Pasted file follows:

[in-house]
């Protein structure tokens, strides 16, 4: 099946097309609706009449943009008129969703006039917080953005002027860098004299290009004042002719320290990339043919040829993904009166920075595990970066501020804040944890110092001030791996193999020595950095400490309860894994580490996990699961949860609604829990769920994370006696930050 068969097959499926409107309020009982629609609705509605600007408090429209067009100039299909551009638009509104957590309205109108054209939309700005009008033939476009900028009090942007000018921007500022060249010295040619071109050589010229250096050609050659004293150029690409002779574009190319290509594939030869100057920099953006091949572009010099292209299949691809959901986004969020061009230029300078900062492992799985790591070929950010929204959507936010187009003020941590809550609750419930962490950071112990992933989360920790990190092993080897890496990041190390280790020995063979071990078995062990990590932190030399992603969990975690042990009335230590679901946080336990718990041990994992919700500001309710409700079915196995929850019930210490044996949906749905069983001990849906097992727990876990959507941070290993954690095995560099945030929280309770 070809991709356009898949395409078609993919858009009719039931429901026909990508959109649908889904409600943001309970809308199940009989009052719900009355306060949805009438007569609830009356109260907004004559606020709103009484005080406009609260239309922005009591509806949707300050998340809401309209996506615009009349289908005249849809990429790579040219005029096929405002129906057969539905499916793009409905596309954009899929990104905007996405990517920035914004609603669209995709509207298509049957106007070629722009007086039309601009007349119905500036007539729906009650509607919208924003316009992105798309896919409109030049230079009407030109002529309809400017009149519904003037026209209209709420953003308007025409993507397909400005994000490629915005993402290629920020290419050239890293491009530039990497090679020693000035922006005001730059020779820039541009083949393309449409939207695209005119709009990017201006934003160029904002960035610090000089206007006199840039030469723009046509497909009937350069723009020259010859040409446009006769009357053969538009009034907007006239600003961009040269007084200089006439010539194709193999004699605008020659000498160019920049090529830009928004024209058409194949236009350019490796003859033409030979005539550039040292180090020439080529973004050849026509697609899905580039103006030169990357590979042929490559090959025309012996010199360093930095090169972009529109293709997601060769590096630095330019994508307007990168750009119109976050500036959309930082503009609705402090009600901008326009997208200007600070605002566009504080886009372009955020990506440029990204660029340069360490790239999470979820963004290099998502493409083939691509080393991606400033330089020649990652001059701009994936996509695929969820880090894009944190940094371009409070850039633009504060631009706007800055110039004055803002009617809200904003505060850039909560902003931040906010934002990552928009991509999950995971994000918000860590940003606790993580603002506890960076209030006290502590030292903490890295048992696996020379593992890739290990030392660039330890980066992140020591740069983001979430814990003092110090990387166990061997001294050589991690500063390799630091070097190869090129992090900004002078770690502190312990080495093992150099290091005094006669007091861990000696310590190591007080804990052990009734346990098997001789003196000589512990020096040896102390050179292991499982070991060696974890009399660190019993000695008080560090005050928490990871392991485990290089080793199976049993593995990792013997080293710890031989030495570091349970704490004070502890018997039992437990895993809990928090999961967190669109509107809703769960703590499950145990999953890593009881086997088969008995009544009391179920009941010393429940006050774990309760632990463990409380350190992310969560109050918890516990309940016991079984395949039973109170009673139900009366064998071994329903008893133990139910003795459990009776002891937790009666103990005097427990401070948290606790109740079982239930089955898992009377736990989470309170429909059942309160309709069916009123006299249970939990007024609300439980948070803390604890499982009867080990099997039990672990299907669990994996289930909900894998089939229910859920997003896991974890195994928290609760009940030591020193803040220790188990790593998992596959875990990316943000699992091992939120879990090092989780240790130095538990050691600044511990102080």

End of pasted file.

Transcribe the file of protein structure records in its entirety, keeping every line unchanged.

[in-house]
């Protein structure tokens, strides 16, 4: 099946097309609706009449943009008129969703006039917080953005002027860098004299290009004042002719320290990339043919040829993904009166920075595990970066501020804040944890110092001030791996193999020595950095400490309860894994580490996990699961949860609604829990769920994370006696930050 068969097959499926409107309020009982629609609705509605600007408090429209067009100039299909551009638009509104957590309205109108054209939309700005009008033939476009900028009090942007000018921007500022060249010295040619071109050589010229250096050609050659004293150029690409002779574009190319290509594939030869100057920099953006091949572009010099292209299949691809959901986004969020061009230029300078900062492992799985790591070929950010929204959507936010187009003020941590809550609750419930962490950071112990992933989360920790990190092993080897890496990041190390280790020995063979071990078995062990990590932190030399992603969990975690042990009335230590679901946080336990718990041990994992919700500001309710409700079915196995929850019930210490044996949906749905069983001990849906097992727990876990959507941070290993954690095995560099945030929280309770 070809991709356009898949395409078609993919858009009719039931429901026909990508959109649908889904409600943001309970809308199940009989009052719900009355306060949805009438007569609830009356109260907004004559606020709103009484005080406009609260239309922005009591509806949707300050998340809401309209996506615009009349289908005249849809990429790579040219005029096929405002129906057969539905499916793009409905596309954009899929990104905007996405990517920035914004609603669209995709509207298509049957106007070629722009007086039309601009007349119905500036007539729906009650509607919208924003316009992105798309896919409109030049230079009407030109002529309809400017009149519904003037026209209209709420953003308007025409993507397909400005994000490629915005993402290629920020290419050239890293491009530039990497090679020693000035922006005001730059020779820039541009083949393309449409939207695209005119709009990017201006934003160029904002960035610090000089206007006199840039030469723009046509497909009937350069723009020259010859040409446009006769009357053969538009009034907007006239600003961009040269007084200089006439010539194709193999004699605008020659000498160019920049090529830009928004024209058409194949236009350019490796003859033409030979005539550039040292180090020439080529973004050849026509697609899905580039103006030169990357590979042929490559090959025309012996010199360093930095090169972009529109293709997601060769590096630095330019994508307007990168750009119109976050500036959309930082503009609705402090009600901008326009997208200007600070605002566009504080886009372009955020990506440029990204660029340069360490790239999470979820963004290099998502493409083939691509080393991606400033330089020649990652001059701009994936996509695929969820880090894009944190940094371009409070850039633009504060631009706007800055110039004055803002009617809200904003505060850039909560902003931040906010934002990552928009991509999950995971994000918000860590940003606790993580603002506890960076209030006290502590030292903490890295048992696996020379593992890739290990030392660039330890980066992140020591740069983001979430814990003092110090990387166990061997001294050589991690500063390799630091070097190869090129992090900004002078770690502190312990080495093992150099290091005094006669007091861990000696310590190591007080804990052990009734346990098997001789003196000589512990020096040896102390050179292991499982070991060696974890009399660190019993000695008080560090005050928490990871392991485990290089080793199976049993593995990792013997080293710890031989030495570091349970704490004070502890018997039992437990895993809990928090999961967190669109509107809703769960703590499950145990999953890593009881086997088969008995009544009391179920009941010393429940006050774990309760632990463990409380350190992310969560109050918890516990309940016991079984395949039973109170009673139900009366064998071994329903008893133990139910003795459990009776002891937790009666103990005097427990401070948290606790109740079982239930089955898992009377736990989470309170429909059942309160309709069916009123006299249970939990007024609300439980948070803390604890499982009867080990099997039990672990299907669990994996289930909900894998089939229910859920997003896991974890195994928290609760009940030591020193803040220790188990790593998992596959875990990316943000699992091992939120879990090092989780240790130095538990050691600044511990102080």